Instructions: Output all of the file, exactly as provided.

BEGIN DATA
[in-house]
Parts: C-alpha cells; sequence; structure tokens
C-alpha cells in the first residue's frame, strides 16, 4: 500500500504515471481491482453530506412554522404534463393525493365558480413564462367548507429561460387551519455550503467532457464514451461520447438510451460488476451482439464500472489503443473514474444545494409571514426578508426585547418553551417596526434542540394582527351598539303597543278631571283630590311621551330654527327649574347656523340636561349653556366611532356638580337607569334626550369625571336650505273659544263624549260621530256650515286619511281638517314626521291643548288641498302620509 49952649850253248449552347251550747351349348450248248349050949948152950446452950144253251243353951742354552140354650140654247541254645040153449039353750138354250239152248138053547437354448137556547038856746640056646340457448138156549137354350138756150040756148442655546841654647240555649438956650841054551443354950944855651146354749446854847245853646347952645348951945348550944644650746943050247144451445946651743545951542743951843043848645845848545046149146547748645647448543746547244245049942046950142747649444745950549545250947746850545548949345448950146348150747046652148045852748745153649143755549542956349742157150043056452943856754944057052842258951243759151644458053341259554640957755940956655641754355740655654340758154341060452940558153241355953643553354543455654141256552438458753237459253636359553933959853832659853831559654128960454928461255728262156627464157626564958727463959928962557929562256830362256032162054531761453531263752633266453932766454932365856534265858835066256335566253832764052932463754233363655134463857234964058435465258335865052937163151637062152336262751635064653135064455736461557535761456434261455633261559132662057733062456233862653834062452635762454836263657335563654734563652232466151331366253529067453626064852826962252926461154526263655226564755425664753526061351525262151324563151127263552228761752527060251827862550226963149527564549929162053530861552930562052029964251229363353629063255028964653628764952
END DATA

[in-house]
Parts: C-alpha cells; sequence; structure tokens
C-alpha cells in the first residue's frame, strides 16, 4: 500500500504515471481491482453530506412554522404534463393525493365558480413564462367548507429561460387551519455550503467532457464514451461520447438510451460488476451482439464500472489503443473514474444545494409571514426578508426585547418553551417596526434542540394582527351598539303597543278631571283630590311621551330654527327649574347656523340636561349653556366611532356638580337607569334626550369625571336650505273659544263624549260621530256650515286619511281638517314626521291643548288641498302620509 49952649850253248449552347251550747351349348450248248349050949948152950446452950144253251243353951742354552140354650140654247541254645040153449039353750138354250239152248138053547437354448137556547038856746640056646340457448138156549137354350138756150040756148442655546841654647240555649438956650841054551443354950944855651146354749446854847245853646347952645348951945348550944644650746943050247144451445946651743545951542743951843043848645845848545046149146547748645647448543746547244245049942046950142747649444745950549545250947746850545548949345448950146348150747046652148045852748745153649143755549542956349742157150043056452943856754944057052842258951243759151644458053341259554640957755940956655641754355740655654340758154341060452940558153241355953643553354543455654141256552438458753237459253636359553933959853832659853831559654128960454928461255728262156627464157626564958727463959928962557929562256830362256032162054531761453531263752633266453932766454932365856534265858835066256335566253832764052932463754233363655134463857234964058435465258335865052937163151637062152336262751635064653135064455736461557535761456434261455633261559132662057733062456233862653834062452635762454836263657335563654734563652232466151331366253529067453626064852826962252926461154526263655226564755425664753526061351525262151324563151127263552228761752527060251827862550226963149527564549929162053530861552930562052029964251229363353629063255028964653628764952